How Much is the Gold in an Olympic Medal Worth?
By now, I’m sure many of you have caught some of the Vancouver Olympics. I was talking to my mom tonight and she thought it would be a good time for me to write about an Olympics Secret — I couldn’t agree more.
Since I live in the US, I’ve been watching the games on NBC. They’ve done a pretty good job of squeezing the excitement into a few hours of prime-time every night. It would be nice if it was all live, all day but they need to pay the bills. NBC estimates they will lose about $200 million broadcasting these games (the difference between what they paid for the exclusive rights and how much advertising time they can sell during the games).
I think the games have gone over really well, maybe better than NBC expected. I was talking to somebody today who was really surprised by their own excitement for these games. They were surprised because the Winter Olympics don’t always get the same hype and attention the summer games do.
I am not surprised; I have been really excited for these Olympics and hold a special place in my heart for the Winter games. I grew up skiing and snowboarding in the Canadian Rocky Mountains and I lived in Calgary during the 1988 Olympics.
I was about 9 years old, but I remember it very clearly. My Dad worked for one of the big corporate sponsors, and he was heavily involved in the support (financial and otherwise) they provided to the games. Because of that, he got to meet a lot of really great people who invited us to the opening and closing ceremonies and almost everything in between.
My brother and I were really lucky kids because we both have a lot of special memories from those games. My brother is a convicted hockey fan, often providing us with his own color commentary that rivals the paid broadcasters for excitement and passion. We saw a lot of hockey at the Olympics and I’m sure that’s what he remembers as the best part of the games.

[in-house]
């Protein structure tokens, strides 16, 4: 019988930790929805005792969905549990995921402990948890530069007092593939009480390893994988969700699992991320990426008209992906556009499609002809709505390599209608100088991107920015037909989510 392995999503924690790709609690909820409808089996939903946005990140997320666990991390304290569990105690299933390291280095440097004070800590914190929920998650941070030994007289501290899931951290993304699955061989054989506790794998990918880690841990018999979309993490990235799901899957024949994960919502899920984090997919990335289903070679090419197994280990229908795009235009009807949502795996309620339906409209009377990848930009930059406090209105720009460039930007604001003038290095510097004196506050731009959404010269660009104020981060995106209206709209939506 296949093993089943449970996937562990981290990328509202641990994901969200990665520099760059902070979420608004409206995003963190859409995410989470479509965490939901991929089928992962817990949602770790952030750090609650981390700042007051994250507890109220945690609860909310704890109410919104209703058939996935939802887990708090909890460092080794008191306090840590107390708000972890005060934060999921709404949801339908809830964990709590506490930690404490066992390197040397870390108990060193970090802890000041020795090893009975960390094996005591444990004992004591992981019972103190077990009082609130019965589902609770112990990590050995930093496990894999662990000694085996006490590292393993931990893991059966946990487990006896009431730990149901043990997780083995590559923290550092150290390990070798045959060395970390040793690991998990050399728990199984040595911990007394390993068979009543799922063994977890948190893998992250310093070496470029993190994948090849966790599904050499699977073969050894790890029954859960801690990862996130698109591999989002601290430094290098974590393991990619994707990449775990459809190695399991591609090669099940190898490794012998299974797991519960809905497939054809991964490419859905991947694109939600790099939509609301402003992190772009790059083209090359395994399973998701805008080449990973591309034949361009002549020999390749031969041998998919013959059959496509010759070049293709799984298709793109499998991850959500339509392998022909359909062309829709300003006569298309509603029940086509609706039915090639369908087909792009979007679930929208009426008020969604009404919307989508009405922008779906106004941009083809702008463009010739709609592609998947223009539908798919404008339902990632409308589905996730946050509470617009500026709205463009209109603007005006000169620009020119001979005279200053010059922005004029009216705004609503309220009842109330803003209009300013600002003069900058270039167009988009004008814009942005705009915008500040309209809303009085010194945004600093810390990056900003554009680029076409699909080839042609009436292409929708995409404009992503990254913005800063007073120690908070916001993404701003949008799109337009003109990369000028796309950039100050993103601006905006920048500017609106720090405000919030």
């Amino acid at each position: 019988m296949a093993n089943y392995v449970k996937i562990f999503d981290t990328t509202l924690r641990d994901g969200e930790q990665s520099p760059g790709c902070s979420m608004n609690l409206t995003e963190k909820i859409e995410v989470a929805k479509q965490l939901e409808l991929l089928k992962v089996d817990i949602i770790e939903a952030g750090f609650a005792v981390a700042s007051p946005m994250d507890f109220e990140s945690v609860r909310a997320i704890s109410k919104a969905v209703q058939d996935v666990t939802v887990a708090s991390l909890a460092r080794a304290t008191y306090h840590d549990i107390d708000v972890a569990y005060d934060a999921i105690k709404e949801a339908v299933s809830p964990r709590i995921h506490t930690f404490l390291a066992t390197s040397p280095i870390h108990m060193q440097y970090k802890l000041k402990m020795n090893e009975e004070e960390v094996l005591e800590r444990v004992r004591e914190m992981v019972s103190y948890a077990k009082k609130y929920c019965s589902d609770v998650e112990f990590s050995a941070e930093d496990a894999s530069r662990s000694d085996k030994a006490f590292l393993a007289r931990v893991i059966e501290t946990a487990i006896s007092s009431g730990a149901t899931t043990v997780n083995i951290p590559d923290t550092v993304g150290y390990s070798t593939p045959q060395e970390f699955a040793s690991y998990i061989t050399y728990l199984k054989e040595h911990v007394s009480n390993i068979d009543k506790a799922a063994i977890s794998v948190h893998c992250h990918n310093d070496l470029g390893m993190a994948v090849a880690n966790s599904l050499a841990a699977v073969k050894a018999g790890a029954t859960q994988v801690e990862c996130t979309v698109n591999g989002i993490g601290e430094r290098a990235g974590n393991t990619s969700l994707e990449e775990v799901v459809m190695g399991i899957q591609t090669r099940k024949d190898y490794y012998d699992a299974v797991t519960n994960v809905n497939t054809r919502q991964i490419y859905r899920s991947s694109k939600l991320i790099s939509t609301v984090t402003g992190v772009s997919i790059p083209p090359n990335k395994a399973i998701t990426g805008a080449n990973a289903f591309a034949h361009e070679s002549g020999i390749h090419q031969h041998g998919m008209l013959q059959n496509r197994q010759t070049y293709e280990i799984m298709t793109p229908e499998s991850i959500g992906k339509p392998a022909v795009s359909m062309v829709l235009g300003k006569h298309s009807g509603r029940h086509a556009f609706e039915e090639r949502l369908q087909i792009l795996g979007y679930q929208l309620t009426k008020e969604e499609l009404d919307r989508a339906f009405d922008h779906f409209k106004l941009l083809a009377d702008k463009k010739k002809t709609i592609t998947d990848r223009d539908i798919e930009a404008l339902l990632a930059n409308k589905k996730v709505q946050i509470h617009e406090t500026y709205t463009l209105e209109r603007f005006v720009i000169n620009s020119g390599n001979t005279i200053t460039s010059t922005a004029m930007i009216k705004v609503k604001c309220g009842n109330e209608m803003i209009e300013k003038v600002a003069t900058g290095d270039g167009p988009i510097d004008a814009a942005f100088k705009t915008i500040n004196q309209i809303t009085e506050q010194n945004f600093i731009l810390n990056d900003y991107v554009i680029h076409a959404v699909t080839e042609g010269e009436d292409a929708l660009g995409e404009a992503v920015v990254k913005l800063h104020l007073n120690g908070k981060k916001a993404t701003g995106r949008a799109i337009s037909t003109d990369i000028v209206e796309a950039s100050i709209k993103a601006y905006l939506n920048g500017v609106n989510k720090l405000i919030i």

For me, there’s no doubt I enjoyed the hockey and the other events, but my favorite memory is from a Sunday morning a few weeks before the games began. I had no idea what I was in for when my Dad told my brother and I we were going on a field-trip. After a short drive, we arrived at a small building and found a few other people inside. One of the men greeted us and took us over a table at the side. He picked up a small box and as he opened the box, my eyes got wider and wider.
It was an Olympic Gold Medal.
He could see my excitement and said, “Go ahead, try it on.” I didn’t think he was serious, but he repeated himself. Still in disbelief, I carefully picked it up and placed the ribbon around my neck.
The medal was heavy, really heavy — especially for its size.
It was a thrill. It gave me a buzz that I will never forget. To this day, it’s one of my most memorable experiences.
As I watched the Olympics tonight, they placed a gold medal around US skier Lindsey Vonn’s neck. They played her performance a few hours earlier and she ran an amazing race. It was a very emotional time on the mountain, but as they put the medal around her neck, I couldn’t help noticing how heavy it was.
So, how much gold is really in a gold medal?
The Vancouver Olympic medals weigh between 500 and 576 grams (depending on which medal it is). The International Olympic Committee requires a gold medal to contain at least 6 grams of gold. For Vancouver and Beijing, the gold medals were produced to contain exactly 6 grams of gold, the rest of the medal is mostly silver.
At today’s price of gold, 6 grams is worth $233.45 USD. Using the minimum, there is still another 494 grams of Silver in the medal, putting the total minimum value at about $508 USD. Of course, that’s just the market value of the metal it’s made from. There is obviously some value in the fact that it is an official Olympic medal right?
Yes. In 2004, a Polish athlete auctioned her gold medal for charity, which fetched $82,599 for children with leukemia.
But the true value of a medal cannot be weighed on a scale or bought at an auction. The true value comes from the story that earned the medal and the legacy it commemorates.
Olympic Spirit is a term that you’ve probably heard before and if you’ve never been to the Olympics then it is something that should be on your bucket list.
For athletes, the Olympics are a competition. For spectators, the Olympics are the opposite. Although you want your country to win, you feel the pain and glory that all of the other nations feel when their athletes fail and succeed. It’s a time when we can put aside our differences and celebrate our similarities.
The Olympic Spirit is real. It’s the closest most of us will get to the feeling of winning gold and you can’t put a price on that.
Written By: Chad Upton
Photo: Shazz Mack (creative commons)